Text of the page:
Thump, thump, thump.
I could hear the balls hit our basketball hoop and then the ground. I couldn't see them from my kitchen table a few feet away, because I'd taped temporary paper shades on the glass in the door and over all the windows.
One by one, my new friends-- friends who had each had a son die-- turned the handle and came inside. They'd parked in the crowded driveway we shared with our neighbors, dodged the basketballs in our carport, and come to our grief support group.
"I don't know how you do it!" they each said to me.
This was a phrase they'd likely heard themselves many times. How did they make it through multiple rounds of chemo with their precious boys? How did they tell their sons they weren't going back to school? How did one go into her son's bedroom to wake him, but find him dead?
They knew they were not made of stronger stuff than other moms. They'd just been thrust into unwelcome, nearly untenable situations that they couldn't run away from. They knew that grieving moms are just people doing the best we can.
But that night they said it to me, quickly piecing together that the boys playing outside my door were the ones who were with Jack when he had his accident. While I'd never experienced hospitals, blood draws, invasive tests, toxic treatments, and having Jack lose his beautiful hair, I was experiencing something excruciating as I saw Jack's best friend, and his new best friend, bond and live and play right in front of me, day in and day out. The stark contrast between these living children and my dead son was almost too much to take, and these mothers' hearts recognized that in an instant.
I talked about this with my pastor and friend, Glenda. I felt terrible for feeling angry and uncharitable toward children-- so jealous and petty. My magical thinking would have one of them die, while Jack would live. This was so far from how I wanted to be-- Anna The Super Griever who spread her love and warmth like fairy dust-- but it was real, and raw, and exactly where I was.
There would be no warm and fuzzy tv special about how I'd taken the boys in as my own, cultivating a surrogate mom role to make up for losing Jack. Nope. So, I piled guilt on top of my anger and grief.
But I wanted to feel my pain and anger and not cover it up by pretending like everything was okay--faking kindness and compassion that wasn't yet there. Grieving Jack felt too holy for anything other than truth and light and 100% honesty.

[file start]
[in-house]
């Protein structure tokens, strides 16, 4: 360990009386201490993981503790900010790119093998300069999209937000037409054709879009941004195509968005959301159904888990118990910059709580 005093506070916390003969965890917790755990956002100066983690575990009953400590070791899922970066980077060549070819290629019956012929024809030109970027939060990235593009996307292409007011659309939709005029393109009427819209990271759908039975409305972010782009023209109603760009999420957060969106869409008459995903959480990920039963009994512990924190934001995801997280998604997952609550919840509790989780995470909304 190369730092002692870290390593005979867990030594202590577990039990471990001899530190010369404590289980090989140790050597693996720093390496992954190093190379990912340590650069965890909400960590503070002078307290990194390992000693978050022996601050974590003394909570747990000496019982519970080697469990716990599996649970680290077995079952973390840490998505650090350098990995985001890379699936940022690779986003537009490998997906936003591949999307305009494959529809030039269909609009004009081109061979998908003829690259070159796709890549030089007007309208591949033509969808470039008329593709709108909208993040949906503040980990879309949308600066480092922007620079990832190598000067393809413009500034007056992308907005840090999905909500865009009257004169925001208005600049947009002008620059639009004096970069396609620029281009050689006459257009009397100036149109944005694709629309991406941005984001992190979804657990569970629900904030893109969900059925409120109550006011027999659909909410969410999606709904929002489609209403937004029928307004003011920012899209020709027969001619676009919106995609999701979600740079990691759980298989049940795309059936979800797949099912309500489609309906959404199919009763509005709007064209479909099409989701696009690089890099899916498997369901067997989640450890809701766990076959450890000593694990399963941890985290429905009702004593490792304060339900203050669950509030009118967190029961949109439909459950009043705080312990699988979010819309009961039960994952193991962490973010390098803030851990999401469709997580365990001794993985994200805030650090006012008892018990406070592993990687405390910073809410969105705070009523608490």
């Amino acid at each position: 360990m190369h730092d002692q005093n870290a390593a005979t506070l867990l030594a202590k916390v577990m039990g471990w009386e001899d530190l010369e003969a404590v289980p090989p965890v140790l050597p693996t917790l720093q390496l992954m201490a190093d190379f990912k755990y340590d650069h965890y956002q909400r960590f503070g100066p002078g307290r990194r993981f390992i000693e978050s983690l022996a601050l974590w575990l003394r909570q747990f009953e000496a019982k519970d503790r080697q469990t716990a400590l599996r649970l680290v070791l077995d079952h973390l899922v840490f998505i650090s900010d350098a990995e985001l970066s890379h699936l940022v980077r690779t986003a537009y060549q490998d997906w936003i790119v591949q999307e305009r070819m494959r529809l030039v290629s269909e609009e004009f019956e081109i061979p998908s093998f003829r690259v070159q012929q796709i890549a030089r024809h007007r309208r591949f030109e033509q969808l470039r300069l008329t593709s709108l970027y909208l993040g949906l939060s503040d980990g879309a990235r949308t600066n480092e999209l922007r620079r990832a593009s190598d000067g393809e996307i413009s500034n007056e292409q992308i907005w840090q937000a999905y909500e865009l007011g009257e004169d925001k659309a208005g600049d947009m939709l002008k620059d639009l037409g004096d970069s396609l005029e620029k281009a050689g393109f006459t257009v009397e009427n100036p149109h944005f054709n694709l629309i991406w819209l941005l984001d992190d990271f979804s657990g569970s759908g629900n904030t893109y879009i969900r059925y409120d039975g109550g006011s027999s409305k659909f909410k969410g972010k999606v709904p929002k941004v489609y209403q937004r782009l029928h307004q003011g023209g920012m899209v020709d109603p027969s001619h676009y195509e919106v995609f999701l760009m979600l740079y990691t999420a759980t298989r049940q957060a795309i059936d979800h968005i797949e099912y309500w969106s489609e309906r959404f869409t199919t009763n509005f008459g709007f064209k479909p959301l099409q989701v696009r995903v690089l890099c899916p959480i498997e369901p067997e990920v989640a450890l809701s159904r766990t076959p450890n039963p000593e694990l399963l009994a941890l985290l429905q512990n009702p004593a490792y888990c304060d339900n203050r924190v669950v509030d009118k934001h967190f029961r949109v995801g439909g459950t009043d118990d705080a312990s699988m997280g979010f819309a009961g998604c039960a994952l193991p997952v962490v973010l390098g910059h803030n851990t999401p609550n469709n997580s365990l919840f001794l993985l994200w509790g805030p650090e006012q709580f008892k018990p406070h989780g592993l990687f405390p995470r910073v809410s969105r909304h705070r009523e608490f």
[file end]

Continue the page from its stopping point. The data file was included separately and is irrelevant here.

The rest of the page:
After hearing all of this, Glenda touched my hand and rubbed it gently. She said, "If your hand is raw and in pain, there is nothing wrong with finding a balm to soothe it. To coat and protect it as it heals. That's not weakness. You don't need to feel guilty. That's just taking care of yourself."
I honestly couldn't think of one thing that could be a balm in the colossal missing and longing for Jack. But as those early days turned into months, and then into almost 2 years, a balm came into view.
I was healing, I could tell, but the pain of seeing the two boys multiple times a day continued to be incredibly painful. I made the difficult decision to move our family to a new house, even if it meant dragging Tim and Margaret along with me. It was not a savvy financial decision. It was very hard on Margaret as it represented her leaving her childhood behind. It meant driving over the creek where Jack was found multiple times a day. It meant leaving Jack's room behind.
But it was a balm.
Of course I still felt grief and pain while I healed, but that rawness, that fresh pain anew every single day, was coated by a bit of distance, just as ointment buffers and protects a wound.
This month it will be 5 years since we moved. Our windows are bare and the light streams in.
I was not a bad griever, or a bad person, for recognizing my need and doing something about it. For letting myself off the hook of being the comforter for everyone else, including my neighbors.
If you are hurting right now, feeling the sting of loss and disappointment or dreams unrealized, perhaps you, too, could find a balm. Something unexpected and sweet that doesn't numb you from your experience, but gives you a bit of a buffer of protection.
Is your balm to decline from going to baby showers or weddings? Is it to walk away from a friendship that causes you nothing but pain? Is it to log off social media for a good long while?
I don't know, but I send you love as you consider it.